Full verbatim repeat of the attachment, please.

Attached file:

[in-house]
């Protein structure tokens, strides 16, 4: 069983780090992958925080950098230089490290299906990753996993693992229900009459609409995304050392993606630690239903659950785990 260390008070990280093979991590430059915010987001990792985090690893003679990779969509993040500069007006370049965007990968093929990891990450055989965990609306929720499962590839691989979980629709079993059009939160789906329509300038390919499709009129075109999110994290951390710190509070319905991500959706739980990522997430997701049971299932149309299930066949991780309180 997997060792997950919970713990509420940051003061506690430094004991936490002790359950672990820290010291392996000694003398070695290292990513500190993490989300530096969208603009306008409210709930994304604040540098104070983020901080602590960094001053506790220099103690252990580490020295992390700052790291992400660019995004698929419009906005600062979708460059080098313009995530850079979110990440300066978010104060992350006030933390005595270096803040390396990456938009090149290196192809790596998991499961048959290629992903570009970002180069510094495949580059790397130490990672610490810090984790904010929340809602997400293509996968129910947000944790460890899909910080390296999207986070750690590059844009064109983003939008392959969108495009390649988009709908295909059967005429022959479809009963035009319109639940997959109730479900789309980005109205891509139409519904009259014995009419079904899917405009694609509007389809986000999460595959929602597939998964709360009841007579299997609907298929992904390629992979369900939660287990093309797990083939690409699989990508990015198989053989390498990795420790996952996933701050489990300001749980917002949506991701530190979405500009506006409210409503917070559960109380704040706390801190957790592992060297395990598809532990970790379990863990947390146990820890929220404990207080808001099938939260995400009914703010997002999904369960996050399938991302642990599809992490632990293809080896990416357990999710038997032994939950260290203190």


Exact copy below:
[in-house]
């Protein structure tokens, strides 16, 4: 069983780090992958925080950098230089490290299906990753996993693992229900009459609409995304050392993606630690239903659950785990 260390008070990280093979991590430059915010987001990792985090690893003679990779969509993040500069007006370049965007990968093929990891990450055989965990609306929720499962590839691989979980629709079993059009939160789906329509300038390919499709009129075109999110994290951390710190509070319905991500959706739980990522997430997701049971299932149309299930066949991780309180 997997060792997950919970713990509420940051003061506690430094004991936490002790359950672990820290010291392996000694003398070695290292990513500190993490989300530096969208603009306008409210709930994304604040540098104070983020901080602590960094001053506790220099103690252990580490020295992390700052790291992400660019995004698929419009906005600062979708460059080098313009995530850079979110990440300066978010104060992350006030933390005595270096803040390396990456938009090149290196192809790596998991499961048959290629992903570009970002180069510094495949580059790397130490990672610490810090984790904010929340809602997400293509996968129910947000944790460890899909910080390296999207986070750690590059844009064109983003939008392959969108495009390649988009709908295909059967005429022959479809009963035009319109639940997959109730479900789309980005109205891509139409519904009259014995009419079904899917405009694609509007389809986000999460595959929602597939998964709360009841007579299997609907298929992904390629992979369900939660287990093309797990083939690409699989990508990015198989053989390498990795420790996952996933701050489990300001749980917002949506991701530190979405500009506006409210409503917070559960109380704040706390801190957790592992060297395990598809532990970790379990863990947390146990820890929220404990207080808001099938939260995400009914703010997002999904369960996050399938991302642990599809992490632990293809080896990416357990999710038997032994939950260290203190």